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The program wraps up the week's news and offers a mix of analysis and features on a wide range of topics, including arts, sports, entertainment, and human interest stories.

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Law
11:01 am
Sat December 27, 2014

Finding A Jury Of Your Peers Actually Is Pretty Complicated

Demonstrators march in New York after grand juries failed to indict police officers in the deaths of Eric Garner and Michael Brown. Many are calling for the officers to be tried before a jury of their peers.
John Minchillo AP

Originally published on Sat December 27, 2014 11:10 am

Over the past few weeks, thousands of people have protested after grand juries failed to indict police officers in the deaths of Eric Garner and Michael Brown. What they wanted was to have the officers tried in an open court before a jury of their peers. But the notion of a jury of your peers isn't so straightforward.

Take, for example, 21-year-old Roderick Giles' experience. When he got a jury summons in the mail, he reacted the way a lot of people do.

"I did not want to go to jury duty," he says. "That was the last thing on my mind to do."

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U.S.
9:41 am
Sat December 27, 2014

For Cubans In Key West, A Longing To Fill In 'Gaps Of Who We Are'

Cuba is 90 miles away from the southernmost point in the United States, in Key West, Fla. "There used to be a ferry that ran between the two islands every day," says 89-year-old Gregorio Garcia, who emigrated in 1958. "I hope they operate it again someday."
Karen Bleier AFP/Getty Images

Originally published on Sat December 27, 2014 11:10 am

Like Cuban-American families throughout the diaspora, the Garcias of Key West, Fla., gather on Noche Buena, or Christmas Eve, to catch up on news and eat a traditional meal of lechón, or roast pig.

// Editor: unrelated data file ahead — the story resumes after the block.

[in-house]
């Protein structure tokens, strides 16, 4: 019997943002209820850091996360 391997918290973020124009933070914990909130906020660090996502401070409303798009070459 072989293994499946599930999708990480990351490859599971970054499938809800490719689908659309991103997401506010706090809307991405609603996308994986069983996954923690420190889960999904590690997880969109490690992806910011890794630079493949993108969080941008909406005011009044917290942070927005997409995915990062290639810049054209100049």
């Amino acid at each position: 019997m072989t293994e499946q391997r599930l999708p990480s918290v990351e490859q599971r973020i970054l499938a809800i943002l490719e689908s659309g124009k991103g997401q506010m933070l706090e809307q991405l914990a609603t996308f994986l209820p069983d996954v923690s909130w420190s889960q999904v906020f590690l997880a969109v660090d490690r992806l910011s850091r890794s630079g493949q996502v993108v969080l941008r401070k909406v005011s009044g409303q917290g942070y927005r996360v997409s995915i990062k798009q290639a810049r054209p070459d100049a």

Wayne Garcia, a local building contractor and artist, prepared the pork for the family feast this year. He smokes it for seven hours in a hole dug in his backyard, in a style he says was passed down from his great-grandparents.

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Around the Nation
7:50 am
Sat December 27, 2014

High Electric Bills Gobble Up Savings From Cheap Oil In New England

Originally published on Sat December 27, 2014 11:10 am

Falling oil prices are perhaps nowhere more welcome than in northern New England, where most homes burn heating oil in their furnaces and high electricity prices are going up.

This story originally aired on Morning Edition on Dec. 22, 2014.

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Deceptive Cadence
7:46 am
Sat December 27, 2014

Steinway Bids Farewell To Its Historic Hall

The rotunda at the historic Steinway Hall in Manhattan. The building will be torn down to build luxury condominiums.
Steinway & Sons

Originally published on Sat December 27, 2014 11:10 am

New York is saying goodbye to another historic building. Steinway Hall, the main showroom for Steinway & Sons pianos, will be moving to a new location, leaving its home of almost 90 years on 57th Street near Carnegie Hall. The first floor has been designated a landmark and will be preserved, while the rest of the building will be torn down to build high-rise luxury condominiums.

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U.S.
7:46 am
Sat December 27, 2014

Protests Reflect Real Harm From Police Policies, Organizer Says

Originally published on Sat December 27, 2014 11:10 am

Copyright 2014 NPR. To see more, visit http://www.npr.org/.

Transcript